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The Show Must Go On: The Queen & Adam Lambert Story
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For a multi-million selling classic rock band that could inspire a stadium full of sports fans to sing along with them, Queen always marched to the beat of their own orchestral percussion section. They could play anything from hard rock to disco funk to whatever the hell “Bohemian Rhapsody’ is (vocal chamber glam?) and were led by one of rock’s greatest lead singers, Freddie Mercury, a bisexual Parsi-Indian with a four-octave range and flamboyant stage presence. While Mercury’s 1991 death ended their creative heyday, they’ve improbably found new relevance in recent years by joining forces with American Idol veteran and solo star Adam Lambert and Bohemian Rhapsody, the 2018 biographical drama about Mercury and the band.
The 2019 documentary The Show Must Go On: The Queen + Adam Lambert Story recounts how Lambert joined the storied rockers and helped introduce their music to a new generation of fans. Filmed in the aftermath of Bohemian Rhapsody‘s critical and commercial success, it features interviews with actor Rami Malek, who played Mercury in the film, American Idol‘s Simon Cowell and the band members as they cover the major plot points in between Mercury’s death and their current revival, with plenty of performance footage along the way. It is currently available for streaming on Netflix.
Though much time is spent celebrating Mercury and his artistic contributions, little of Queen’s early history is covered. Instead, the tale begins with their legendary appearance at 1985’s Live Aid concert, the moment where they cemented their status as one of rock’s greatest artists. Unfortunately, Mercury would be diagnosed with AIDS within a year’s time. Much like his sexuality, he kept his health conditions secret, confirming his illness just 24 hours before his death at the age of 45 from bronchial pneumonia, a result of his compromised immune system.
While the members of Queen struggled with what to do with the rest of their lives, Lambert was growing up in Southern California. Born in 1982, his mother said he didn’t fit in until she enrolled him in a children’s theater group. He was a natural on stage and excelled as a singer. Lambert says the acclaim he received was “medicine” for the self-described “strange kid who was kind of ashamed of his body and in the closet.” He first heard Queen in the movie Wayne’s World, later digging out the original albums from his parents record collection. “I felt like there was some sort of kinship. I was just like, ‘This guy’s fearless’,” Lambert says about the singer whose shoes he would one day fill.
While Queen bassist John Deacon retired from the music business, guitarist Brian May and drummer Roger Taylor kept the brand alive through various endeavors. In 2004, they teamed up with former Free and Bad Company vocalist Paul Rodgers, who they toured with on and off for the next 5 years. While another one of the best voices in rock, Rodgers’ soulful, bluesy vocals were only well-suited for the rock end of Queen’s catalog. “He was his own man,” Taylor respectfully says of Rodgers, and they amicably parted ways in 2009.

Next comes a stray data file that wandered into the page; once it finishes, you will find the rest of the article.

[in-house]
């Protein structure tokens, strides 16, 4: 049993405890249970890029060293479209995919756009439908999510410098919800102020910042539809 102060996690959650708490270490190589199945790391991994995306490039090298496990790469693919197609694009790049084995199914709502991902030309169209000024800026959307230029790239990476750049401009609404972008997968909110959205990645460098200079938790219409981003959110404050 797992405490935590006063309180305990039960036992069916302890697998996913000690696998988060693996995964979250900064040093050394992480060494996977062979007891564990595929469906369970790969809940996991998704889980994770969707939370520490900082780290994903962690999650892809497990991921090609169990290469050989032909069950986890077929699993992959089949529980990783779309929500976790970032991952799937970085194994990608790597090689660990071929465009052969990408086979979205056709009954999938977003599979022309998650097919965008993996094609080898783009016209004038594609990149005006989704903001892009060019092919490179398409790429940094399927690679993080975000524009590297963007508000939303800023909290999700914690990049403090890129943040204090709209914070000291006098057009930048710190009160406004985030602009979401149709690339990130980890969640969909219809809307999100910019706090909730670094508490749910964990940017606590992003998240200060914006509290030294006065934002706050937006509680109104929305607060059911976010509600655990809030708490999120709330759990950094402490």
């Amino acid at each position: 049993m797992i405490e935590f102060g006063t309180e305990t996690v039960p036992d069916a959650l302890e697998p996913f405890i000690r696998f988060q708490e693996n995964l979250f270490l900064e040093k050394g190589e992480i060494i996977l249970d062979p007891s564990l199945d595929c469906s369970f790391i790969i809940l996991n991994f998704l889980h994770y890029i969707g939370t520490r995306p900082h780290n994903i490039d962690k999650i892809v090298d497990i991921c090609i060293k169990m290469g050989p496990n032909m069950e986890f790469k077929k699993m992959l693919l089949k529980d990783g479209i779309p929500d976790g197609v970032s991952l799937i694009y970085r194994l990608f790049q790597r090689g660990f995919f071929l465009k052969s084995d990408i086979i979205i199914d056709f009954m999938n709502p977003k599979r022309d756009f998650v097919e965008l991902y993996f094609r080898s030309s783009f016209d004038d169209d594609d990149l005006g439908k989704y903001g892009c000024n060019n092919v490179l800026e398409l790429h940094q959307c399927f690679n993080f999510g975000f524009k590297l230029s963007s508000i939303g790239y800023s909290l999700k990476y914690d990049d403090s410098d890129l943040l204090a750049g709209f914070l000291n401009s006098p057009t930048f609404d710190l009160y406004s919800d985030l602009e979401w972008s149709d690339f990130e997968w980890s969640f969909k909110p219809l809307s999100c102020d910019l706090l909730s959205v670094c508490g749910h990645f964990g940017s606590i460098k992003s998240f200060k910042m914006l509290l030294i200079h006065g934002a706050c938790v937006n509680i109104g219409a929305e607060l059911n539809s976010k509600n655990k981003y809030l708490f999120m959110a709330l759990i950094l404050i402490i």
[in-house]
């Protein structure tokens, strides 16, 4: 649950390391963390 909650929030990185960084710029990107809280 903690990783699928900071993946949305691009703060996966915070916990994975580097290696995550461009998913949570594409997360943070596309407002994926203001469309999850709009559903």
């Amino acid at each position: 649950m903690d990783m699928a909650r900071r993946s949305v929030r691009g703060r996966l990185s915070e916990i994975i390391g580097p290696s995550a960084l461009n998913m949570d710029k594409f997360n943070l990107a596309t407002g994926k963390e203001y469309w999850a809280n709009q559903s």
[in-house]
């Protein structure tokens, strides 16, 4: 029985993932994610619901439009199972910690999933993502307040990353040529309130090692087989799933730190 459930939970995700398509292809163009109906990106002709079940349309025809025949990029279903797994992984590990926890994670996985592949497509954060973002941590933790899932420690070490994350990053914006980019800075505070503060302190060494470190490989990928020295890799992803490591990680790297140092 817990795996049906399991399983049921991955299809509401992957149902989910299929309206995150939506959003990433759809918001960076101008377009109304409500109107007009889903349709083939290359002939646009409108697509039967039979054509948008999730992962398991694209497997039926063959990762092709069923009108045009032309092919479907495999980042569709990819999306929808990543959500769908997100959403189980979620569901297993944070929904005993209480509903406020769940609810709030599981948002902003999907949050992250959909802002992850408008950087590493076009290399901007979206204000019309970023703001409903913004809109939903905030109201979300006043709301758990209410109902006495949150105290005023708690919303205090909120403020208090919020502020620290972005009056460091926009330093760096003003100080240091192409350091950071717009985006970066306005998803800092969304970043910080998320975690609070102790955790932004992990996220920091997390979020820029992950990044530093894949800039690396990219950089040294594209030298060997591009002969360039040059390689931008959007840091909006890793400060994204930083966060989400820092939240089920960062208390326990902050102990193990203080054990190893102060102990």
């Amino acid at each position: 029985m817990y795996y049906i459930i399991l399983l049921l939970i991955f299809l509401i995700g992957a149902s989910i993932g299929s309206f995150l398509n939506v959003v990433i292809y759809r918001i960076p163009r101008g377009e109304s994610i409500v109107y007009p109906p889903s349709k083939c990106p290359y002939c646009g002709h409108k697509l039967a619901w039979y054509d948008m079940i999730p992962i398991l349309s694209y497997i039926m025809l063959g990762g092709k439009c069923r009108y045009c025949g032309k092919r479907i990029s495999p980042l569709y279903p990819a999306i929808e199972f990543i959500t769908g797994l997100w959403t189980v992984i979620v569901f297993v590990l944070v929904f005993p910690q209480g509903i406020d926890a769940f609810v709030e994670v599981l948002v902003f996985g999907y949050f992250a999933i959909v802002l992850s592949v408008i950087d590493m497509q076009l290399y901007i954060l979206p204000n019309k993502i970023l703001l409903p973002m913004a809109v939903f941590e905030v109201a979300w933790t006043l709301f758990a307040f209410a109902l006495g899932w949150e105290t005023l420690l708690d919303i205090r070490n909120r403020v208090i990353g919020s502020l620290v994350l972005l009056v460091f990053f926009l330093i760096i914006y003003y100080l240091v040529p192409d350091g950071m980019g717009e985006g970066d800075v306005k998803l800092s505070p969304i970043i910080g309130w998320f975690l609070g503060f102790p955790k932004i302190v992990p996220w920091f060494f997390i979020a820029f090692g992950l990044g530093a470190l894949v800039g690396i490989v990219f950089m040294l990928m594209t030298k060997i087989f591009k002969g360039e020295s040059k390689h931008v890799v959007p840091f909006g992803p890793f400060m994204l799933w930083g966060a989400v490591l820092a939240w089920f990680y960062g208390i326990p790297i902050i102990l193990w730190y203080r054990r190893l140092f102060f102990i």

That same year, Lambert joined the singing competition show American Idol, memorably auditioning with an acapella version of Queen’s “Bohemian Rhapsody.” Having made a career for himself as a professional theatrical singer, his ability to rock out made him stand out from the pack. Though he had been living as an out gay man, he was taken aback when his sexuality become a tabloid story. May and Taylor later joined Lambert and fellow finalist Kris Allen for a rousing “We Are The Champions.” Though Lambert ultimately lost the competition, it was all for the best as it allowed him personal and artistic freedom.
While Lambert’s had a respectable solo career, including hit singles and albums, hooking up with Queen in 2012 significantly increased his profile. His first full performance with the band was a live telecast in front of a crowd of 350,000 in Kiev. “I had no doubts he could do it,” says Taylor. May, meanwhile calls the singer over 30 years his junior, “A gift from God.” The feeling is mutual, Lambert saying he’s learned much from his collaborators musicianship and benefitted from the camaraderie.
While capably executed, The Show Must Go On: The Queen + Adam Lambert Story sheds little new light on the band but will surely please fans. Lambert would be the first to tell you he’s no Freddie Mercury, but he’s about the best replacement one could find, not only able to hit the notes but play the part and give the material the campy edge his forebear brought to the stage. Billed as “Queen + Adam Lambert,’ the group continues to tour with this year’s dates cancelled due to the coronavirus outbreak.
Benjamin H. Smith is a New York based writer, producer and musician.Follow him on Twitter:@BHSmithNYC.
Watch The Show Must Go On on Netflix